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Myanmar doubled down Thursday on its refusal to cooperate with United Nations’ efforts to investigate reported army atrocities in the strife-ridden western state of Rakhine, with the foreign ministry saying it has ordered the country’s embassies not to issue visas to UN investigators.
The United Nation Human Rights Council issued a resolution in March calling for the dispatch of an independent, international fact-finding mission to investigate the alleged recent human rights violations by security forces in Rohingya Muslim communities in the northern part of the state.
In May, the council appointed three legal experts and rights advocates as members of a fact-finding mission to investigate the human rights situation in Myanmar, especially in Rakhine state. The mission was tasked with producing a draft report by September.
On Thursday, however, Kyaw Tin, Deputy Minister of Foreign Affair, told parliament Myanmar’s embassies were ordered not to grant visas to UN fact finding mission members.
“Daw [honorific] Aung San Suu Kyi said we would not coordinate with UN fact-finding mission as we have disassociated ourselves from the resolution because we do not think that the resolution is in keeping with what is actually happening on the ground,” he said during questioning in parliament.
“We will order Myanmar embassies not to grant any visa to UN fact finding mission members. But this mission will travel to Myanmar’s neighboring countries and will ask in these countries what they want to know and submit its report to UN,” Kyaw Tin added.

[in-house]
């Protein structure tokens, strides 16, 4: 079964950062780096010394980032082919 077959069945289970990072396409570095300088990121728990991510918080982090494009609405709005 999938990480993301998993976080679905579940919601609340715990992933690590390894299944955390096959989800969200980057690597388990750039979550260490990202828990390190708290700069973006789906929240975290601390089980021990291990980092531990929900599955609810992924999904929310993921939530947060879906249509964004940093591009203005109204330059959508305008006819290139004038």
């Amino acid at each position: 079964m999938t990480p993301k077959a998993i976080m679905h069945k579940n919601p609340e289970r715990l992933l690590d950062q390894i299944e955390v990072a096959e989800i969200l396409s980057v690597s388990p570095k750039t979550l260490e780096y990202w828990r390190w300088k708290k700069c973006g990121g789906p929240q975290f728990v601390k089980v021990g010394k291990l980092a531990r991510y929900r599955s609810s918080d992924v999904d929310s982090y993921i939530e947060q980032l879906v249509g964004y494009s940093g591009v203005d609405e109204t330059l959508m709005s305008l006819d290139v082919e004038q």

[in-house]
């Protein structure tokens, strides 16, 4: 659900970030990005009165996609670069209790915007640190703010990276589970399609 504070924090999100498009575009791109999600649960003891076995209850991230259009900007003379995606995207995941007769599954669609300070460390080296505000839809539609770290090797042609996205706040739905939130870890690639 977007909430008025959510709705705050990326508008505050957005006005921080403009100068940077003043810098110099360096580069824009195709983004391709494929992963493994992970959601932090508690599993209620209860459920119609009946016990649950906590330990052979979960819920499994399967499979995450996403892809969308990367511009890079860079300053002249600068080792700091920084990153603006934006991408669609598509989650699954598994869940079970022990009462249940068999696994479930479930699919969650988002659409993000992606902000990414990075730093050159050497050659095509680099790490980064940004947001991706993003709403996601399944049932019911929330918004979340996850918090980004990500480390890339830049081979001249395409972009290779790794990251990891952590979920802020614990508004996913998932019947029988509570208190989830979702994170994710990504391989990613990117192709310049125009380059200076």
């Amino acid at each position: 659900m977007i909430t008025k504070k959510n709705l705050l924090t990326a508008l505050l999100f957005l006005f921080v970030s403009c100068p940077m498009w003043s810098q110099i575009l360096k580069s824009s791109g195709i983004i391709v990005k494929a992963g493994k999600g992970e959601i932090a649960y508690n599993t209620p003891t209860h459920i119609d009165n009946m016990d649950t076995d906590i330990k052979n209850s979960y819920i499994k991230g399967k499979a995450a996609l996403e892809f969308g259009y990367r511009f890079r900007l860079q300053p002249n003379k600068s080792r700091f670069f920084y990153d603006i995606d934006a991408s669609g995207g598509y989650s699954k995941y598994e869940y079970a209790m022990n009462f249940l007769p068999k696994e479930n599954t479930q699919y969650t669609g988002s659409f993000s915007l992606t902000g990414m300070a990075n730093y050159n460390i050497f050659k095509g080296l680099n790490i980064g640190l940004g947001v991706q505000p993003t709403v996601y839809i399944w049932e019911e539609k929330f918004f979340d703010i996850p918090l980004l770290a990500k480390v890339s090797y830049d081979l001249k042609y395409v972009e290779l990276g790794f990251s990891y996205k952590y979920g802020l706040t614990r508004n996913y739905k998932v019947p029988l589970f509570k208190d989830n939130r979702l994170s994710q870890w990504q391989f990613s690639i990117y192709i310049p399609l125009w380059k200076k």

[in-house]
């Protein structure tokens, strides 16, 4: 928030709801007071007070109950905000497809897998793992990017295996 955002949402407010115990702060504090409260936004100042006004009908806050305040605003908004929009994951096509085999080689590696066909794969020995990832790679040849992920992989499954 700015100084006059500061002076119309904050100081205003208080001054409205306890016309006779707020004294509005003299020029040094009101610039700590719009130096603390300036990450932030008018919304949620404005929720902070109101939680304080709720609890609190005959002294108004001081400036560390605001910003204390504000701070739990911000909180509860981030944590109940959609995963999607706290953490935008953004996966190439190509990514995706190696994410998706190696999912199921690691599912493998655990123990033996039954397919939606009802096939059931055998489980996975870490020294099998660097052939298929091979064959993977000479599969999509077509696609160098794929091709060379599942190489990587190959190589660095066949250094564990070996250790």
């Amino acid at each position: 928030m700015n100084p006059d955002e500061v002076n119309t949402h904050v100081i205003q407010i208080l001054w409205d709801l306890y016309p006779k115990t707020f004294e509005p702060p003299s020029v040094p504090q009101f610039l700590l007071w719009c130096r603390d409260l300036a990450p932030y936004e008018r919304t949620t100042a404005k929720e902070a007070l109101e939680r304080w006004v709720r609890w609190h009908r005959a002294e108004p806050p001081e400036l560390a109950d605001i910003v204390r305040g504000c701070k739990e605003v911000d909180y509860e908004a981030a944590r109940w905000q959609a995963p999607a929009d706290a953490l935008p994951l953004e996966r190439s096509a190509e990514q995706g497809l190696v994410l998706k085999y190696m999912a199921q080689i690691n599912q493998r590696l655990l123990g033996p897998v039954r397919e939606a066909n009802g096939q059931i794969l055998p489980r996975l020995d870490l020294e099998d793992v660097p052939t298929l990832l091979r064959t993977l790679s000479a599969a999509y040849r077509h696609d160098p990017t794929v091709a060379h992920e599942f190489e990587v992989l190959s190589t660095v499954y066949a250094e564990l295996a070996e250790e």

Myanmar soldiers carried out a four-month crackdown in parts of Rakhine state following a deadly raid on border guard posts in October 2016, which officials blamed on Rohingya militants in the country’s impoverished and religiously and ethnically divided westernmost area.
The U.N. previously said that reports of atrocities committed during the crackdown that killed an estimated 1,000 people and displaced about 90,000 Rohingya, most of whom fled to neighboring Bangladesh where they are living in refugee camps, may amount to genocide or ethnic cleansing.
On April 11, a top-level Myanmar government official briefing foreign diplomats, U.N. agency personnel, and reporters called the U.N. resolution “less than helpful,” saying that Myanmar has made progress in dealing with the situation in Rakhine.
He noted that the government is complying with most of the 30 recommendations made by a Rakhine advisory committee headed by former U.N. chief Kofi Annan by opening restricted areas to news media, allowing increased humanitarian access, and agreeing to close down three internally displaced persons (IDP) camps in three Rakhine towns.
Two weeks later, an open letter sent by 23 rights groups and other international organizations is calling on world governments to urge Myanmar’s cooperation with the U.N. fact-finding mission saying the country would be better off allowing reports of sexual violence, extrajudicial killings, torture, and the destruction of homes by security forces in Rakhine state to be openly and honestly addressed.
The foreign ministry’s stance was supported by members of parliament at the hearing.
“This issue can harm our country’s sovereignty. I was thinking that the government must do something effective to protect it,” said lawmaker Hla Htay Win.
Another member of parliament, Oo Hla Saw, weighed in, urging a tough line.
“Sending a fact-finding mission to our country is cavalier. Daw Aung San Suu Kyi should declare our attitude toward this,” he said.
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